2. Simulation or modelling through exams applied in advance. According to the informants, modelling from examinations and tests from previous years fosters academic performance and orients students to understand what is expected of them. When facing an exam or test model, students not only anticipate the content but also the learning focus, which is a way of seeing the competencies in action. One professor explains “one thing that has provided positive results is that I give students the exam from the previous year, and this provides great orientation for understanding what is expected of them in the course”.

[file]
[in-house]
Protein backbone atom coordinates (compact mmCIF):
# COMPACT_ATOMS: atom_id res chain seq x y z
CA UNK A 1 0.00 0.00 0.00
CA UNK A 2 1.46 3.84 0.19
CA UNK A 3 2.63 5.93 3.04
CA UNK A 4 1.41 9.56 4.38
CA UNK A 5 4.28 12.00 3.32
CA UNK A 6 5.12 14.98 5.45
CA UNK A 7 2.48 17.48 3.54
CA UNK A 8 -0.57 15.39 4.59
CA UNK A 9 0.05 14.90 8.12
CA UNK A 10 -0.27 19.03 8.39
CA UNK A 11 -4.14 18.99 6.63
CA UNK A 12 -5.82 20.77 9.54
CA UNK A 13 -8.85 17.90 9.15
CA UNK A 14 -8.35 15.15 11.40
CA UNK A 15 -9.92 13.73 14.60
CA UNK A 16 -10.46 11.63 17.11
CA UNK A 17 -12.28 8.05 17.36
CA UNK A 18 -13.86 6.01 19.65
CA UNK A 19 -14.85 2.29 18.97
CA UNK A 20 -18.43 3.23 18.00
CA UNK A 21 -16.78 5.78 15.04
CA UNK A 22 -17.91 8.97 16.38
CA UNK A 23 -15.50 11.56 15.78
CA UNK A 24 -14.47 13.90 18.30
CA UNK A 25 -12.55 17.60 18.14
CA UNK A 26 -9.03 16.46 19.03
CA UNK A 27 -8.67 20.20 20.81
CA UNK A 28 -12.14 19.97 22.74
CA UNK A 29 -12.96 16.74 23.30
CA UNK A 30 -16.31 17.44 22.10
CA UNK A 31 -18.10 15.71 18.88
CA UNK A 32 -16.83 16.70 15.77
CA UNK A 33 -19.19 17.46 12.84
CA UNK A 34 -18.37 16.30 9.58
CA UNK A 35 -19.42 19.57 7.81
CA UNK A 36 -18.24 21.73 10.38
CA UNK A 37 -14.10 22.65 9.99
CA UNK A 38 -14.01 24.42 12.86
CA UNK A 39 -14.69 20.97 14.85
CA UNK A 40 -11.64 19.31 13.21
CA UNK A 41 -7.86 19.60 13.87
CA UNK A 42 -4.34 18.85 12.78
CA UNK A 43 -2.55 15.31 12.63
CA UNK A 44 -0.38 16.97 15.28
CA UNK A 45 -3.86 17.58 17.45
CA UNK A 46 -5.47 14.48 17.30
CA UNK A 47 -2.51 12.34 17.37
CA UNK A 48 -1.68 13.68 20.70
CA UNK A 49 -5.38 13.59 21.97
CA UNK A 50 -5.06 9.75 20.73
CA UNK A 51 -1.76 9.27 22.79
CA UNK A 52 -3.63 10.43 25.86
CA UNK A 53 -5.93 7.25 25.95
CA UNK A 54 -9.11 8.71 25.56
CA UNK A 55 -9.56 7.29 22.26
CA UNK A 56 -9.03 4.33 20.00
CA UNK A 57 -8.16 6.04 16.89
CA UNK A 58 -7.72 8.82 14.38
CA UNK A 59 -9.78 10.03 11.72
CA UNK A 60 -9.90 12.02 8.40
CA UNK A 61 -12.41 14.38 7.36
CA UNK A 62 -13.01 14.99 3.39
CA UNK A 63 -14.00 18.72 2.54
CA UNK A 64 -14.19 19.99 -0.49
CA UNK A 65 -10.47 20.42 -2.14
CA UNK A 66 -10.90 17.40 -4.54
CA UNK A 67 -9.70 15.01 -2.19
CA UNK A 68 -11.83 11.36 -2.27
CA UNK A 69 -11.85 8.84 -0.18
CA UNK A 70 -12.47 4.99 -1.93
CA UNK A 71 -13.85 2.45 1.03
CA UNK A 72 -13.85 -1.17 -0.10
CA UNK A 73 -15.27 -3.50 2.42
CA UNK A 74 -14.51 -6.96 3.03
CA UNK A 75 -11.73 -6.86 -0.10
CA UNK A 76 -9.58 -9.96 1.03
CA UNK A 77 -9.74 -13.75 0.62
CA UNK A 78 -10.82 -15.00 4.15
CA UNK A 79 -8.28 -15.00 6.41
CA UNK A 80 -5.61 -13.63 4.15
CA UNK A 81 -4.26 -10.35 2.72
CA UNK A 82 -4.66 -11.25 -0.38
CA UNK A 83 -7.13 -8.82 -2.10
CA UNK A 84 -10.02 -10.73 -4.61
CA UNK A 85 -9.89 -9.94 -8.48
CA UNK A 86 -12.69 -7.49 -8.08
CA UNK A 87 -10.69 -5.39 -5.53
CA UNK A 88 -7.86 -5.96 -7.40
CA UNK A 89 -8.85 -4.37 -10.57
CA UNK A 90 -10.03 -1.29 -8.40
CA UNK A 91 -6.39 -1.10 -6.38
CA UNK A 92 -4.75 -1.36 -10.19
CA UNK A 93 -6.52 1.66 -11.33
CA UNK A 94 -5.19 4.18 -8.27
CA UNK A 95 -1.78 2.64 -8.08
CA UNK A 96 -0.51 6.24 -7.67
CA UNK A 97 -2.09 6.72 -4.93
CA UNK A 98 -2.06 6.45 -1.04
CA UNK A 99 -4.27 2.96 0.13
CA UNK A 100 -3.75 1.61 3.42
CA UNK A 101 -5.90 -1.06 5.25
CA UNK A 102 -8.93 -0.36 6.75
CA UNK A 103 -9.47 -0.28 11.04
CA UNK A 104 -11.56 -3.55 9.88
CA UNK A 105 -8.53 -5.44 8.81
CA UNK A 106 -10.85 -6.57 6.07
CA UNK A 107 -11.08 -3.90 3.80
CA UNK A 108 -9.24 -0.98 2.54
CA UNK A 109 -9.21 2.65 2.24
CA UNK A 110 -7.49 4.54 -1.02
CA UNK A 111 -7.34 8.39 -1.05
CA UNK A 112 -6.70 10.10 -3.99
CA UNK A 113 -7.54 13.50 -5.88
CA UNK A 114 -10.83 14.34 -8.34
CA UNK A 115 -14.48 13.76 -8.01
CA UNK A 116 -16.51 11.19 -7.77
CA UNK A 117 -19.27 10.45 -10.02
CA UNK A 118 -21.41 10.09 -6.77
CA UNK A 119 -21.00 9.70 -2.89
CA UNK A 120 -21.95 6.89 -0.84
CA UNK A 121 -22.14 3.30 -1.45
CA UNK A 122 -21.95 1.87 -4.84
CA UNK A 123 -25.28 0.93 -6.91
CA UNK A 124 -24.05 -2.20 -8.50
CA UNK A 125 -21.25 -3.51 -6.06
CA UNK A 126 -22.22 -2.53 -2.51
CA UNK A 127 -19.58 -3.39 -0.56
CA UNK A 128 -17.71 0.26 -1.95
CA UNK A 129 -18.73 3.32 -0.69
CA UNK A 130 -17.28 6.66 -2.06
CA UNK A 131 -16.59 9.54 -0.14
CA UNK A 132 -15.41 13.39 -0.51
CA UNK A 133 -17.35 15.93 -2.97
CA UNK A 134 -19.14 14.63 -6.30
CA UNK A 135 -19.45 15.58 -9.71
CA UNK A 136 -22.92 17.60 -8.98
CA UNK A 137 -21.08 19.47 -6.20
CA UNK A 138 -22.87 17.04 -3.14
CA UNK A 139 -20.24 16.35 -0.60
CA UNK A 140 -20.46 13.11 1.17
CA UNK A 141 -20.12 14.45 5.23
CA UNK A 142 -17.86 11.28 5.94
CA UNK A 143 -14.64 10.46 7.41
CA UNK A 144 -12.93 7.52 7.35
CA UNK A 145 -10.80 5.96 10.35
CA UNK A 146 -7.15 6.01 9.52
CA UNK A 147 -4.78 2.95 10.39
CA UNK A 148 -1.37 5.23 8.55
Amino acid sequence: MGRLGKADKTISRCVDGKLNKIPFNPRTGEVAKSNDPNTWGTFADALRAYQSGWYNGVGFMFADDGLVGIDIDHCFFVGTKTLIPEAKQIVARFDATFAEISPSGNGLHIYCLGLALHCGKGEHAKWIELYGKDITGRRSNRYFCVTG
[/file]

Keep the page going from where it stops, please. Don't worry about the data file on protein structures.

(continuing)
3. Document and disseminate the students’ experiences. The strategy of drafting a document that covers successful experiences and improvement strategies developed by the students, for example in Case 9, is a clear model of feedforward. It is a guide that offers the experiences and assessments of the students who are more advanced in their careers and redirects them in “survival” strategies to the learning and assessment model. In the words of the informant coordinator “we are preparing a document called something like “Everything you ever wanted to know about ABP and never asked”… It is inspired by something similar the Harvard faculty of medicine did which the students on the last courses did for those of the first, we have made our own”.